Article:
Supreme Court Upholds but Limits the SEC's Imposition of Disgorgement of Unjust Enrichment

Securities Litigation, Investigations & Enforcement Alert

On Monday, June 22, 2020, the Supreme Court decided in Liu v. SEC by an 8-1 vote that the Securities and Exchange Commission (SEC) can continue to collect disgorgement awards as equitable relief, but limited the award to the amount of the wrongdoer’s net profits and required that it be distributed to victims.

In 2017, the Supreme Court held in Kokesh v. SEC that SEC disgorgement operates as a penalty under 28 U. S. C. § 2462 and is thus subject to a five-year statute of limitations. That case left open the issue of whether federal courts may order equitable relief in SEC actions pursuant to 15 U.S.C. § 78u(d)(5). That issue was squarely raised in Liu v. SEC, which affirms the SEC’s ability to collect disgorgement awards, but places limits on such awards in order to prevent them from constituting penalties.

The SEC Enforcement Action

Petitioners Charles Liu and Xin Wang solicited nearly $27 million in investments from foreign nationals under the federal EB-5 Immigrant Investor Program (EB-5 Program), which allows noncitizens to apply for permanent residence to the United States by investing in commercial enterprises that are based on proposals for promoting economic growth. Liu sent potential investors a private offering memorandum that specified that only amounts collected from a small administrative fee would fund “legal, accounting and administration expenses” and the bulk of the contributions would go towards the construction costs of a cancer-treatment center. An SEC investigation found, however, that only a fraction of the funds was put towards a lease, property improvements, and machines for cancer treatment. Instead, the majority of the funds was spent on marketing expenses, salaries, and for the defendants’ personal uses.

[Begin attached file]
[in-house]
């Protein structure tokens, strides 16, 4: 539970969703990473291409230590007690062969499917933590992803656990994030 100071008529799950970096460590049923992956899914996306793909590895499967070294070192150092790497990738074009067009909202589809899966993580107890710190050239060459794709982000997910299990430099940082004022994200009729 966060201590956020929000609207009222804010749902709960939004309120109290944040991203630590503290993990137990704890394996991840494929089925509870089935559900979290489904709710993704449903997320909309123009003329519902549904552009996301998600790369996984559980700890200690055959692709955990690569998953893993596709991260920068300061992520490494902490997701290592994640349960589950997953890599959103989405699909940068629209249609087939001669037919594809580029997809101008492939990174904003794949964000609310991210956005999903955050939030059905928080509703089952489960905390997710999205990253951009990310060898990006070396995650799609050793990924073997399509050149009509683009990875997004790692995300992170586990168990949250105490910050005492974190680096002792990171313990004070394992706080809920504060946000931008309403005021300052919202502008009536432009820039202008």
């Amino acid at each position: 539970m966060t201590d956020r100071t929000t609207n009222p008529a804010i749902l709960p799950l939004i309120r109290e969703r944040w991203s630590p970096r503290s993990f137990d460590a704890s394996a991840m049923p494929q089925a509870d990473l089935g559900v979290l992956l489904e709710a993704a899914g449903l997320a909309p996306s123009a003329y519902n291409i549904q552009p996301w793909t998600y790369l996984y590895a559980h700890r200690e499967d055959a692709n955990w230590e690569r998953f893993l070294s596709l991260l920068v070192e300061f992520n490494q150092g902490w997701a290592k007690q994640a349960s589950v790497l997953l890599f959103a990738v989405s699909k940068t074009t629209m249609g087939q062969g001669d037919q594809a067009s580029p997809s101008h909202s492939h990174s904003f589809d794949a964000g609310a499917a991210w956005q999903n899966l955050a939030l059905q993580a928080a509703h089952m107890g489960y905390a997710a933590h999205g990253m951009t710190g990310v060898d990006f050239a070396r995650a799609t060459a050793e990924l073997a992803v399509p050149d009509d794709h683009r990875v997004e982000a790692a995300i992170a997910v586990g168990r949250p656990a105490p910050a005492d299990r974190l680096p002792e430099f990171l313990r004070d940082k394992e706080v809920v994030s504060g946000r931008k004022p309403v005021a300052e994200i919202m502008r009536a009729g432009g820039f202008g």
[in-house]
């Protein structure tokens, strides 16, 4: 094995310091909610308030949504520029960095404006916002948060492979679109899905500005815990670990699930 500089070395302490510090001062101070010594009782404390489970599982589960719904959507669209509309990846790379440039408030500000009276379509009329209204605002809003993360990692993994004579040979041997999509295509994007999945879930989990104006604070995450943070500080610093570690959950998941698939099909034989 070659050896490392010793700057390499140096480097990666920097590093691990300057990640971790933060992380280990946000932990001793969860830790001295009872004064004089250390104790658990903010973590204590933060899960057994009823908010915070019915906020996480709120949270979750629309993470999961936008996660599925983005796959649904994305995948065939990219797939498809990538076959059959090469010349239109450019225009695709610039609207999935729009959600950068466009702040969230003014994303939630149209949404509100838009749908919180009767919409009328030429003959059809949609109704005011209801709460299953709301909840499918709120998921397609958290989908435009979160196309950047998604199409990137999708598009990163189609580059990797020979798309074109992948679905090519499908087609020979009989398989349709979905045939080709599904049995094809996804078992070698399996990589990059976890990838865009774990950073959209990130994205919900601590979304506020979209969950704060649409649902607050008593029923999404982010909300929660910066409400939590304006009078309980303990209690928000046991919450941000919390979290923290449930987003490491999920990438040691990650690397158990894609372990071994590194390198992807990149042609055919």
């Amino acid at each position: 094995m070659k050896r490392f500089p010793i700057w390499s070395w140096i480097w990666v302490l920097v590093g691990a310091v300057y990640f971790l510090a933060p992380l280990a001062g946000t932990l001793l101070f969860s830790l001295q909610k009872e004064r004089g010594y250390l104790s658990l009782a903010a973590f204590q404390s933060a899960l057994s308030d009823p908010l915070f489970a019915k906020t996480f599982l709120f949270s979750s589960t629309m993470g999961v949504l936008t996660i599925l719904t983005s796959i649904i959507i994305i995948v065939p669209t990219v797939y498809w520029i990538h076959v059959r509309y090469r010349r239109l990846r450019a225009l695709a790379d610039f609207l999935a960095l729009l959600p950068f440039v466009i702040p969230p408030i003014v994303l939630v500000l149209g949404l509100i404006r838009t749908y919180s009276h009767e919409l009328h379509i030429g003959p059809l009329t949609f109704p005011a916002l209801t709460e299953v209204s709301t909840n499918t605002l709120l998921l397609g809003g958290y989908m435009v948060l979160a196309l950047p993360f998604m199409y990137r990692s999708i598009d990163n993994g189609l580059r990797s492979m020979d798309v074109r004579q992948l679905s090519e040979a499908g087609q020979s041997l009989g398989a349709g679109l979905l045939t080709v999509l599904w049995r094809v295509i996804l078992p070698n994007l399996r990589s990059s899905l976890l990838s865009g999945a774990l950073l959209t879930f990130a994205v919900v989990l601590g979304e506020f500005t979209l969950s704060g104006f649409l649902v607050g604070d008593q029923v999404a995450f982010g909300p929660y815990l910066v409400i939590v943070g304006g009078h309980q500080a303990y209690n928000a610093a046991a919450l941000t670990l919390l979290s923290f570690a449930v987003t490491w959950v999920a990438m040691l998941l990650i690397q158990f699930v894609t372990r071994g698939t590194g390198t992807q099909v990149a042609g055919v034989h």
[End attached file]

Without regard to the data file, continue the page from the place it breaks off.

The SEC brought a civil fraud action against the Petitioners seeking, among other things, disgorgement equal to the full amount that had been raised from investors. The district court found for the SEC and the Ninth Circuit affirmed. In the Supreme Court, Petitioners argued that the disgorgement award is outside the bounds of equitable relief because the disgorgement SEC seeks fails to return funds to victims, imposes joint-and-and several liability, and does not deduct business expenses from the award.

The Supreme Court’s Ruling

The Supreme Court decided that a disgorgement award is permitted as equitable relief under 15 U.S.C. § 78u(d)(5), finding disgorgement to fall within “those categories of relief that were typically available in equity.” Liu v. SEC. The Court noted that equity practice allows courts to strip wrongdoers of their ill-gotten gains – also referred to as “unjust enrichment” – and return those amounts to victims. However, the Court found that over the years courts have occasionally awarded disgorgement in SEC actions that “test the bounds of equity practice” by ordering the proceeds of fraud to be deposited in Treasury funds instead of disbursing them to victims, imposing joint-and-several disgorgement liability – that is, making defendants responsible for other parties’ ill-gotten gains – and declining to deduct even legitimate expenses from the receipts of fraud.

First, the Court agreed that the equitable nature of the disgorgement remedy requires the SEC to return a defendant’s gains to wronged investors. The Court noted that the SEC “must do more than simply benefit the public at large by virtue of depriving a wrongdoer of ill-gotten gains.” However, because the SEC had not been able to return the funds to the investors because the funds had not been recovered, it remains unanswered whether an order directing the proceeds be paid to the Treasury is sufficient return of the funds to the victims. The Court left it to the lower court to determine on remand whether an order for payment to the Treasury in this case would be “for the benefit of investors” as required by Section 78u(d)(5).